Paradise Fought: Abel

By: L. B. Dunbar

Betta – otherwise known as the Siamese fighting fish – is a warrior being. The iridescent fish is beautiful in its own right; however, males are often more brilliantly colored. Typically put on display in small confines with the intention to highlight the splendor of the fish, the too small space can be unhealthy for such a magnificent creature. The confines are mentally restrictive and physically harmful.

Considered a labyrinth creature, the fish was forced to make adaptations after climatic changes occurred to its historical environment. It developed the amazing ability to breathe in two worlds at once. It has the skill to gain oxygen from two sources: air and water, two of the four classical elements.

The betta name comes from a clan of warriors and watching the fish fight became a popular sport in the mid-1800s. Spectators placed bets on the bravery of the combatant fish, not necessarily who would be the victor. However, as dominant creatures, they will fight until the death.

Solitary creatures, they do not swim in schools but prefer to be alone as soon as possible. The beta, the second, will break off from the alpha, and in this case, prefer to remain independent. Considered unsocial, this mysterious fish will fight males or females. It will even battle itself, if faced with its mirrored image.

This is the story of one such betta in the form of a man.





[Winter Break]


I met a girl in the pouring rain. It seems cliché, and yet it was true. The waves rolled in anger against the Hawaiian sand as I finished my run along the Kaanapali beach. The morning hours were dark, despite the time. The clouds were ready to break any second, and did so, just as I rounded the first building of the complex. I stopped abruptly and walked the remaining feet of the beach-side path, exhaling heavily from the exertion, despite the sudden shower.

That’s when I saw her.

She was standing with her arms crossed over her stomach. Her hands tucked into the ends of her sleeves, a hood on her head. I knew from the shapely tan legs, she was a girl. White shorts accentuated a tight ass. I passed her without a care as the rain increased. I purposely came too close to her but thought nothing of her. Removing my earbuds, that’s when I heard her. She was crying.

As I passed her, I questioned the sound until the unmistakable sound of a sob shook her. I turned back as her hand came up to wipe at her face. The rain was coming down in heavier pelts. Regardless of the warm air, the ocean water spray was cool. I was planning to ignore her. Whatever her problem was, it wasn’t mine. I had my own issues.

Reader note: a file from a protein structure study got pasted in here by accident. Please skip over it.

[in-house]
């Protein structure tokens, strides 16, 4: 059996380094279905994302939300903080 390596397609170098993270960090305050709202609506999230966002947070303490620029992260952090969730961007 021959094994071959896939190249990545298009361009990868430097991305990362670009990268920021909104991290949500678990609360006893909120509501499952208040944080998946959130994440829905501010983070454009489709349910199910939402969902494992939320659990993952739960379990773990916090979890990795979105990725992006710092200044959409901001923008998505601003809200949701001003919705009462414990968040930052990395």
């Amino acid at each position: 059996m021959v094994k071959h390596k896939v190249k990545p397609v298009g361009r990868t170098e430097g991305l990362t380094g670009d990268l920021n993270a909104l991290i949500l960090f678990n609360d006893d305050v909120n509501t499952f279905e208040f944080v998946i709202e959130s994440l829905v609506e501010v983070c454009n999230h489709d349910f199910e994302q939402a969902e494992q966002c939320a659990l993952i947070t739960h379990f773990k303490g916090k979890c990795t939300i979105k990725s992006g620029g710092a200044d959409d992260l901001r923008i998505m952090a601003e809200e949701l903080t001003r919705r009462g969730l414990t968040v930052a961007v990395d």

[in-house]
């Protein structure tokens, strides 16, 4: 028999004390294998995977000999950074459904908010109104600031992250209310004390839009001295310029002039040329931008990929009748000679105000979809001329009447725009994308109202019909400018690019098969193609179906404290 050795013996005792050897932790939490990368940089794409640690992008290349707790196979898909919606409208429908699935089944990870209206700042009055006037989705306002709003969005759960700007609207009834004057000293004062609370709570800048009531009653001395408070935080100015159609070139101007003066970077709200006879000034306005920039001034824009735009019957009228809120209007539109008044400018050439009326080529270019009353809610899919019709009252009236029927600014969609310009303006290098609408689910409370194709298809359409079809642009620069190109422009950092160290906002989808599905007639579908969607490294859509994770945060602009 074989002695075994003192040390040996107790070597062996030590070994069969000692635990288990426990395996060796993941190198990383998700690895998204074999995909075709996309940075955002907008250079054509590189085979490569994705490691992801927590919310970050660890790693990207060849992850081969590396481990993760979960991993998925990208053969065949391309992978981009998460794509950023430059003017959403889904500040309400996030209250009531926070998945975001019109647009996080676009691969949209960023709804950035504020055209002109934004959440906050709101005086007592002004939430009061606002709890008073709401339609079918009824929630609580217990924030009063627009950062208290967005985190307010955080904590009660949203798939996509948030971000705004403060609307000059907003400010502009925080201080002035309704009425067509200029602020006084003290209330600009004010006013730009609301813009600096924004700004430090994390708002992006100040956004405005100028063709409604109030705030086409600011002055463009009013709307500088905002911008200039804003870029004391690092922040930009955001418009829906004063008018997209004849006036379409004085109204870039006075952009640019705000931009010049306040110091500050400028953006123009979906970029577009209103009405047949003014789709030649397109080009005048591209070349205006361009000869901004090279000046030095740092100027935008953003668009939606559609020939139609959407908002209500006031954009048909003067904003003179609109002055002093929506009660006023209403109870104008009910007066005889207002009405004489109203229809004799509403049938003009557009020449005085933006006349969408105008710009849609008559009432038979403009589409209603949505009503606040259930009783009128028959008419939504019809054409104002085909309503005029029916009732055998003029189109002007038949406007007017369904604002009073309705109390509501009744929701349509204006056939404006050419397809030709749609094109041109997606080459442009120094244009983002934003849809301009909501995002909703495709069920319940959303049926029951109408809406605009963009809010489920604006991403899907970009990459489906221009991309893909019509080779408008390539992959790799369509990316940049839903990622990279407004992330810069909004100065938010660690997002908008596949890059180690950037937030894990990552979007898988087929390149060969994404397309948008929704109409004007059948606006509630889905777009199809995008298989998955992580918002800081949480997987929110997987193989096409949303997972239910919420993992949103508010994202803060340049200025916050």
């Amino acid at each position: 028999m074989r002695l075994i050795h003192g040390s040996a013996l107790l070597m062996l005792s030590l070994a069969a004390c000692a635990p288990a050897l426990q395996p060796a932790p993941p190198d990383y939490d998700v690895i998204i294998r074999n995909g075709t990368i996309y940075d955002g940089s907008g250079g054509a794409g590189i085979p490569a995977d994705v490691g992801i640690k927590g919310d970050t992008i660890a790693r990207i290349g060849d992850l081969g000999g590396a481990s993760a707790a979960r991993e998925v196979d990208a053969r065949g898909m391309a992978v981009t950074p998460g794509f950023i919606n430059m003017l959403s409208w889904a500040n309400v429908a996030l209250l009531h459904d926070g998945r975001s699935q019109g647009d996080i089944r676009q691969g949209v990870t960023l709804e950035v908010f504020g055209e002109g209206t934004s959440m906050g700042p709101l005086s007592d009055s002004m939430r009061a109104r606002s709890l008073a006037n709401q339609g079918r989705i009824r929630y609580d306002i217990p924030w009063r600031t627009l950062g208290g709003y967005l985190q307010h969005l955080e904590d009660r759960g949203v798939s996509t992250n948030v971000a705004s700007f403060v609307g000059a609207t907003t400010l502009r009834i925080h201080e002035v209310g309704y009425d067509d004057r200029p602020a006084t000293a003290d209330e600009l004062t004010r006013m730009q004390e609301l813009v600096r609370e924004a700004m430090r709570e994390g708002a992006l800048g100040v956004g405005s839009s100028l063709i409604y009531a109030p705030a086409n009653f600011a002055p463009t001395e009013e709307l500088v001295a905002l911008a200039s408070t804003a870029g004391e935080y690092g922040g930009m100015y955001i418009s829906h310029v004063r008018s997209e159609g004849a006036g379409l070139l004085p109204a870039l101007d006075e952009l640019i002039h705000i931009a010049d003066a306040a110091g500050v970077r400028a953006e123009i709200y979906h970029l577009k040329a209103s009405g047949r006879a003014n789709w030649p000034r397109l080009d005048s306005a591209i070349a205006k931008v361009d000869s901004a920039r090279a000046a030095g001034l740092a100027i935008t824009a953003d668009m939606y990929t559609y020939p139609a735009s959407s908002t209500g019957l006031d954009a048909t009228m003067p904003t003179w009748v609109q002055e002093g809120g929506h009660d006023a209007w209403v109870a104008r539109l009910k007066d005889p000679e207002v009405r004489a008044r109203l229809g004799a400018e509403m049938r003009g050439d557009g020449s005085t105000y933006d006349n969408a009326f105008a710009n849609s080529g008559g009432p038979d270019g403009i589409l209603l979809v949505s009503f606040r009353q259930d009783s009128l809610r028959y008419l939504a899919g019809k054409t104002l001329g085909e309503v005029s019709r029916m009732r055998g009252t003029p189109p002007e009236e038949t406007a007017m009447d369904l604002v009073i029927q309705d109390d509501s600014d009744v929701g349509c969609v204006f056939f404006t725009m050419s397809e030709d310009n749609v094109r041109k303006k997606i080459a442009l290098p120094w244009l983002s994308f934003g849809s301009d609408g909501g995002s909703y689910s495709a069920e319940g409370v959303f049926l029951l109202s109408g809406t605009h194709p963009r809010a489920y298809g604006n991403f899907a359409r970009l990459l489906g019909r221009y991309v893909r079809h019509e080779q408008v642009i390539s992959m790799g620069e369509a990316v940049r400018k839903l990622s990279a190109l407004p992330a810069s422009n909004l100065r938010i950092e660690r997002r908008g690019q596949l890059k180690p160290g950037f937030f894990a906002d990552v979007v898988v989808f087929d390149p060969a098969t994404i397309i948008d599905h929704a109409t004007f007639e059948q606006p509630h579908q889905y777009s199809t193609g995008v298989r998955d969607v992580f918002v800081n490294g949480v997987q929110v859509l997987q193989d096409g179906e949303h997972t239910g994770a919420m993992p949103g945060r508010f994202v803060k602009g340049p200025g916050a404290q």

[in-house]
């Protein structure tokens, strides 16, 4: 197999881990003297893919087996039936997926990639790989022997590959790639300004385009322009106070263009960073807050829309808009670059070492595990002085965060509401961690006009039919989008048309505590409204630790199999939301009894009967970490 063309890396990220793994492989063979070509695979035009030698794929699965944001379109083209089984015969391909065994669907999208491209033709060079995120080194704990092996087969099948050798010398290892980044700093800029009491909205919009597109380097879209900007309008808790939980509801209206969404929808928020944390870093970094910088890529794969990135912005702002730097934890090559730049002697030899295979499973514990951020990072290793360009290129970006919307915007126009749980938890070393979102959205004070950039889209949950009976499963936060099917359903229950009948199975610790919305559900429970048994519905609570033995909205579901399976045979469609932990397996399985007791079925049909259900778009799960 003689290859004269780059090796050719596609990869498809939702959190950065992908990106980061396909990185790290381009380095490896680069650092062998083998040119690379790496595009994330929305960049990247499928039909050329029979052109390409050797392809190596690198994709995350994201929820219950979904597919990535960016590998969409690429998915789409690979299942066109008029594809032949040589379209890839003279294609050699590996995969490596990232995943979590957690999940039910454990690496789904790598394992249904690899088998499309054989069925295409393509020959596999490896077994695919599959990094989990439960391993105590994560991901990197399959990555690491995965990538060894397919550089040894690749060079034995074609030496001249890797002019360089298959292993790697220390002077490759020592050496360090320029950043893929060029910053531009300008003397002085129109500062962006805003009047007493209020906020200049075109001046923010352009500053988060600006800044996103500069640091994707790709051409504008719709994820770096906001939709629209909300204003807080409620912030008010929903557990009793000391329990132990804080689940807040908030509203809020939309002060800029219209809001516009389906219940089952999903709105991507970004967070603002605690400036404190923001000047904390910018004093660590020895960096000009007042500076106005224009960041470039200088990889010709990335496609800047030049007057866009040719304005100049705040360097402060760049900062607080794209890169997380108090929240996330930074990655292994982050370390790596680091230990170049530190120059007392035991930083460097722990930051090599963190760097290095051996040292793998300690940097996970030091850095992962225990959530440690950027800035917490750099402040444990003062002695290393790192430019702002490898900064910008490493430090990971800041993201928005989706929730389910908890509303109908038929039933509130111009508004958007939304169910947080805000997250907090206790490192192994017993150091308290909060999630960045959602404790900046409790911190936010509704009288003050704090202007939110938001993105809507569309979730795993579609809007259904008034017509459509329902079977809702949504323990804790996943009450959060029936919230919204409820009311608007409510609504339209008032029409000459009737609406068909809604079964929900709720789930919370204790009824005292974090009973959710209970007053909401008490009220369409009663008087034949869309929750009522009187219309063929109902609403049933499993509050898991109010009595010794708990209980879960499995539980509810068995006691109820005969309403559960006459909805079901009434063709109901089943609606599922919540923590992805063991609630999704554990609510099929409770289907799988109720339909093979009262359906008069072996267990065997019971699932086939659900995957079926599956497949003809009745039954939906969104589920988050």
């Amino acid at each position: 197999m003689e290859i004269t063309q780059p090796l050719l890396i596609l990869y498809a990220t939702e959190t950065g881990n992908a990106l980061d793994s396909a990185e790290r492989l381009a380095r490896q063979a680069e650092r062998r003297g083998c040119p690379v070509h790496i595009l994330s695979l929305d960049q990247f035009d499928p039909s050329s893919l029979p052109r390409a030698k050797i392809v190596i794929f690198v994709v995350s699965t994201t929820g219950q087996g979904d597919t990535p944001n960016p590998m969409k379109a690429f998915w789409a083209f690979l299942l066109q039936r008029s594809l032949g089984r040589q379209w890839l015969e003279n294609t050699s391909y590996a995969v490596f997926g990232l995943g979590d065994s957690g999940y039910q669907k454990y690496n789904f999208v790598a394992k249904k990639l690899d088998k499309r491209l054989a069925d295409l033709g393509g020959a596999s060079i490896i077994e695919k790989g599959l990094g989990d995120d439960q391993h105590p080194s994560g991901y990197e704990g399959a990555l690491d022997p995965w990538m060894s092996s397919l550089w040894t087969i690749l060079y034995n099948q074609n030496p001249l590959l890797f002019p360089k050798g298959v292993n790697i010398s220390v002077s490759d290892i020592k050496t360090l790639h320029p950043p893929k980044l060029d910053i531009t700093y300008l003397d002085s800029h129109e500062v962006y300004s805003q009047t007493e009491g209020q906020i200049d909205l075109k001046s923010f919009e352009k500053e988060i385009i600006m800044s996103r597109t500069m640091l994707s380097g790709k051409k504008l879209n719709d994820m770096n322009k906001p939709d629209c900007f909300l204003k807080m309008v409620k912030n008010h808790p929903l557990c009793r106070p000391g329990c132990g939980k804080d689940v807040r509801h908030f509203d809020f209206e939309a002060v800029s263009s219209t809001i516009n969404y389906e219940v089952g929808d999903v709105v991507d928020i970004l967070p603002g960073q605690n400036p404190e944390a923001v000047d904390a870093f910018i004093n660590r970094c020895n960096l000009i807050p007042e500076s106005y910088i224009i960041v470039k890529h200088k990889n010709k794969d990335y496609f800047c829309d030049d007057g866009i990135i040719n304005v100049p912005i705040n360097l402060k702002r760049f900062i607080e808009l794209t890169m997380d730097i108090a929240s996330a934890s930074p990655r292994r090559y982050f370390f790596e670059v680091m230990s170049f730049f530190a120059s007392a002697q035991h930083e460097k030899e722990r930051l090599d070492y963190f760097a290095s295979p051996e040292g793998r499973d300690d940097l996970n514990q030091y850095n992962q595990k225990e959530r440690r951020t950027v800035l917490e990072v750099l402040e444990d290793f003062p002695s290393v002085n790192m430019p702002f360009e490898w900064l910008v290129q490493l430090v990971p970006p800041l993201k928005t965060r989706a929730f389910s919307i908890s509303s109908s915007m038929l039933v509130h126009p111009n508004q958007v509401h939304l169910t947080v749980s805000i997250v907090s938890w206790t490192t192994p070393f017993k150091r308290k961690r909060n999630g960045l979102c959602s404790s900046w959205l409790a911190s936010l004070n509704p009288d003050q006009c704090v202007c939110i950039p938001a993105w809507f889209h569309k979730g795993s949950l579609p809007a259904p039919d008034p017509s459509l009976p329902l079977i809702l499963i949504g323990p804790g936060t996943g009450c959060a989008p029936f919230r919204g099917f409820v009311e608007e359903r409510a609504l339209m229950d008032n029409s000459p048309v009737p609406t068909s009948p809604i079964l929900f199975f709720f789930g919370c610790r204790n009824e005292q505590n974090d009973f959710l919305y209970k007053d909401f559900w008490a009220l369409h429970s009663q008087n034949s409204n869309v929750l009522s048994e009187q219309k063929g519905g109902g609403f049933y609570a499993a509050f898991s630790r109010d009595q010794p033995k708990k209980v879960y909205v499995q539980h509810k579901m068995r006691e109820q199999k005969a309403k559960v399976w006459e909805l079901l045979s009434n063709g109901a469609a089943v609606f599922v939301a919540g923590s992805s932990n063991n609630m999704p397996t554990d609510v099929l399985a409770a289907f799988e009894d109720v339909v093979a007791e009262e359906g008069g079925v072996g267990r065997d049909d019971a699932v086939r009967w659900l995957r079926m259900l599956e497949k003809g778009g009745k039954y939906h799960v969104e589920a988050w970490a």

I was here on holiday, conditioning early so as not to be caught by my father. My daily runs were also a much needed escape from his wrath. Since my brother Cain’s possible incarceration, my father’s temper had reached new explosive heights. I was too old for him to take it out on me, besides I was the second son: the lesser one. It wasn’t my fault anyway that Cain was in trouble. It almost never was my fault.

Her sob sounded above the rolling thunder of waves, crashing on the sand, and made me stop. I turned back to her again and approached slowly. Damsels in distress were not my area of expertise. In fact, girls in general were not something I specialized in. I’d had limited experience, and what I’d had wasn’t particularly memorable.

“Excuse me. Are you okay?” I asked, keeping my voice low so as not to frighten her. We were strangers after all. We were alone on a stormy beach. The rain had increased further and the hard sheets were soaking us both. My sweatshirt was plastered to me with the combination of sweat and raindrops. Her head was still covered by the hood of her sweatshirt, so I wasn’t able to see her face. She waved me off without a response.

“You seem upset, but it’s really raining. Maybe you should go inside?”

She didn’t respond again. Her gaze remained focused on the rumbling waves that collided with each other and crashed onto the shore below us. I reached out and touched her upper arm. She flinched, and the bluest eyes I’ve ever seen pierced me to the core. I recognized her, but I couldn’t place how I knew her. Tears mixed with raindrops on her face. I was stunned into silence. Her liquid eyes were hard. I recognized the pain behind that cold stare.

I reached for her again to find her sweatshirt was as soaked as mine. Surprisingly, she let me tug her to a cabana. The complex had two large buildings adjoined with a main lobby, several stores, and a restaurant. My father owned his apartment and we were here for the winter break. We were also here avoiding. There were two pools, the outer one being closer to the ocean edge and surrounded presently with empty lounges and cabanas. A double lounger with cushions was huddled under the protection of the canvas overhead, and I led her inside.

She crawled to the upper edge, tucking up her knees and wrapping her arms around them. She was gently shaking, which wasn’t apparent in the torrential rain that originally surrounded us. I slid the overhead piece to cover us further. We were cocooned in our own little protective space, for a moment. I was cautious as I climbed the empty side of the lounger and laid back. I didn’t want her to be afraid of me, but I was afraid to leave her alone.

“Want to tell me what’s wrong?” I asked quietly. The rain pattered on the canvas over us. The waves argued in the ocean. Yet, silence surrounded us as the sounds of nature roared. I waited.

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